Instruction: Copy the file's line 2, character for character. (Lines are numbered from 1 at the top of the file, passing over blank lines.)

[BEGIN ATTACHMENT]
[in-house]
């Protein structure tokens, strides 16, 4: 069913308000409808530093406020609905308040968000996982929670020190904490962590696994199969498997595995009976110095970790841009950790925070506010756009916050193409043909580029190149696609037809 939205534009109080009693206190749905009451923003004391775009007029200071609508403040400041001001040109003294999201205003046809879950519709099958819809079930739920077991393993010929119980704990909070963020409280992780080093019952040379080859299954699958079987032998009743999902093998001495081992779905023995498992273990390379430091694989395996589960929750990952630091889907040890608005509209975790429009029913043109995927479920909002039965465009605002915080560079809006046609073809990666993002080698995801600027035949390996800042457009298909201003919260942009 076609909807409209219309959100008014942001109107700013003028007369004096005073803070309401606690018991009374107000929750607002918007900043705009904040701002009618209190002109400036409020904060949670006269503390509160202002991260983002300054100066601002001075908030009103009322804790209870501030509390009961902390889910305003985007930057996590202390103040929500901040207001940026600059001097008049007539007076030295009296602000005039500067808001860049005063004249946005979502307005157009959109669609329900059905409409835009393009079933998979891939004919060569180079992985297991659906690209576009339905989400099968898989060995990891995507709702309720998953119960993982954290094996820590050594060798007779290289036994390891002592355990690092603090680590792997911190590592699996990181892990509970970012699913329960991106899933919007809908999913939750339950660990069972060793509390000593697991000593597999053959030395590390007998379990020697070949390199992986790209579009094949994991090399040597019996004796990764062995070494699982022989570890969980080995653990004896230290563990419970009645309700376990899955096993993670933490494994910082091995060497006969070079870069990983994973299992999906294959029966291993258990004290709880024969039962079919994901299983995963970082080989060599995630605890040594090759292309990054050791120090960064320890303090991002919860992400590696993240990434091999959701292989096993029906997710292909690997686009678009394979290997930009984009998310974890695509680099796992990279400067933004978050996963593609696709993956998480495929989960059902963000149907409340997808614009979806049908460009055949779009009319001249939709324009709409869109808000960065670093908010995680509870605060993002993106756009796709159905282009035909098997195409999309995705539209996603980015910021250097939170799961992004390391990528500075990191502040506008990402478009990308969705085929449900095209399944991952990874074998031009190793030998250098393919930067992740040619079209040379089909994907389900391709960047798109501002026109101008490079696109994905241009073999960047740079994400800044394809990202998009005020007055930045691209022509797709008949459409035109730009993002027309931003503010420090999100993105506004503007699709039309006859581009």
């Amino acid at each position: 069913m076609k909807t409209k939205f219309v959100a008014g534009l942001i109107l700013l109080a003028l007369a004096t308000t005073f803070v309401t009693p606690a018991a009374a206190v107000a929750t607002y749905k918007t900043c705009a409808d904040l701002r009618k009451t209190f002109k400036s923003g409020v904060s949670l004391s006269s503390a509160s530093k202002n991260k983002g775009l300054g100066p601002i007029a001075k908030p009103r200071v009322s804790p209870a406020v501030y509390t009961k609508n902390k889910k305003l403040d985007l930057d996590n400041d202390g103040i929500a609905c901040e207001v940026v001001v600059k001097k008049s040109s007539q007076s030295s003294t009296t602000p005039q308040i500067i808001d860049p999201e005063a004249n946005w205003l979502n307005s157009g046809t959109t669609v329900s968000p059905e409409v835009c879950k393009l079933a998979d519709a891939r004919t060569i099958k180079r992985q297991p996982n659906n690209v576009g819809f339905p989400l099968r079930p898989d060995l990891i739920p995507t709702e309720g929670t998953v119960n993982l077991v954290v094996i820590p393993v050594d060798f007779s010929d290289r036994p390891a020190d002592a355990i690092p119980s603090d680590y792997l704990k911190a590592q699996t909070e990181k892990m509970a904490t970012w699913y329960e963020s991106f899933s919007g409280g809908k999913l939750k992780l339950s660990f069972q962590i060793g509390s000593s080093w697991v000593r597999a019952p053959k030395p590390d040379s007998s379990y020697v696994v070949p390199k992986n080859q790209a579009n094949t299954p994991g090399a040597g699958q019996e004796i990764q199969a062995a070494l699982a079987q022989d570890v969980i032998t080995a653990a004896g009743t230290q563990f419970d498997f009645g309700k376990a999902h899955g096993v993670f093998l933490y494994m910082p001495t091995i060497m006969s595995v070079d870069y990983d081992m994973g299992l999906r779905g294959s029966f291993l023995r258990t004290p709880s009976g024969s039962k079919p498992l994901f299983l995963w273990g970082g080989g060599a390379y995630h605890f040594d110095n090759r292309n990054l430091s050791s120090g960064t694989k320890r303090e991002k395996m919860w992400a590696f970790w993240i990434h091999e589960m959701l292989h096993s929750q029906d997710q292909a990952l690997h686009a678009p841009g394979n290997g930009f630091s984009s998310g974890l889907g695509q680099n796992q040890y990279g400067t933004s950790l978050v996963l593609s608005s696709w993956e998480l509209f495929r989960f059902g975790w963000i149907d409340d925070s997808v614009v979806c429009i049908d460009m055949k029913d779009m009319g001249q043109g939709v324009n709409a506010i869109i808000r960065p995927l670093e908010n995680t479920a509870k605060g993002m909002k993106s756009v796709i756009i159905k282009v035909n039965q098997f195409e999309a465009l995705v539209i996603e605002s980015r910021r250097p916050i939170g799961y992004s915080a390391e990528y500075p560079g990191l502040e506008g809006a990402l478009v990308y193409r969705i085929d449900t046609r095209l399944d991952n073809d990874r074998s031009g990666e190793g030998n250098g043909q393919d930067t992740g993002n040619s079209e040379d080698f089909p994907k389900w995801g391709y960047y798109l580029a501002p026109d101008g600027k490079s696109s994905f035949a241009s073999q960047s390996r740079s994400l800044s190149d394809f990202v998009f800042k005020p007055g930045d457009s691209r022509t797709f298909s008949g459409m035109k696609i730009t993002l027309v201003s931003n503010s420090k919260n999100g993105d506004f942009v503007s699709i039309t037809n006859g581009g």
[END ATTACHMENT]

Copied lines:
């Protein structure tokens, strides 16, 4: 069913308000409808530093406020609905308040968000996982929670020190904490962590696994199969498997595995009976110095970790841009950790925070506010756009916050193409043909580029190149696609037809 939205534009109080009693206190749905009451923003004391775009007029200071609508403040400041001001040109003294999201205003046809879950519709099958819809079930739920077991393993010929119980704990909070963020409280992780080093019952040379080859299954699958079987032998009743999902093998001495081992779905023995498992273990390379430091694989395996589960929750990952630091889907040890608005509209975790429009029913043109995927479920909002039965465009605002915080560079809006046609073809990666993002080698995801600027035949390996800042457009298909201003919260942009 076609909807409209219309959100008014942001109107700013003028007369004096005073803070309401606690018991009374107000929750607002918007900043705009904040701002009618209190002109400036409020904060949670006269503390509160202002991260983002300054100066601002001075908030009103009322804790209870501030509390009961902390889910305003985007930057996590202390103040929500901040207001940026600059001097008049007539007076030295009296602000005039500067808001860049005063004249946005979502307005157009959109669609329900059905409409835009393009079933998979891939004919060569180079992985297991659906690209576009339905989400099968898989060995990891995507709702309720998953119960993982954290094996820590050594060798007779290289036994390891002592355990690092603090680590792997911190590592699996990181892990509970970012699913329960991106899933919007809908999913939750339950660990069972060793509390000593697991000593597999053959030395590390007998379990020697070949390199992986790209579009094949994991090399040597019996004796990764062995070494699982022989570890969980080995653990004896230290563990419970009645309700376990899955096993993670933490494994910082091995060497006969070079870069990983994973299992999906294959029966291993258990004290709880024969039962079919994901299983995963970082080989060599995630605890040594090759292309990054050791120090960064320890303090991002919860992400590696993240990434091999959701292989096993029906997710292909690997686009678009394979290997930009984009998310974890695509680099796992990279400067933004978050996963593609696709993956998480495929989960059902963000149907409340997808614009979806049908460009055949779009009319001249939709324009709409869109808000960065670093908010995680509870605060993002993106756009796709159905282009035909098997195409999309995705539209996603980015910021250097939170799961992004390391990528500075990191502040506008990402478009990308969705085929449900095209399944991952990874074998031009190793030998250098393919930067992740040619079209040379089909994907389900391709960047798109501002026109101008490079696109994905241009073999960047740079994400800044394809990202998009005020007055930045691209022509797709008949459409035109730009993002027309931003503010420090999100993105506004503007699709039309006859581009």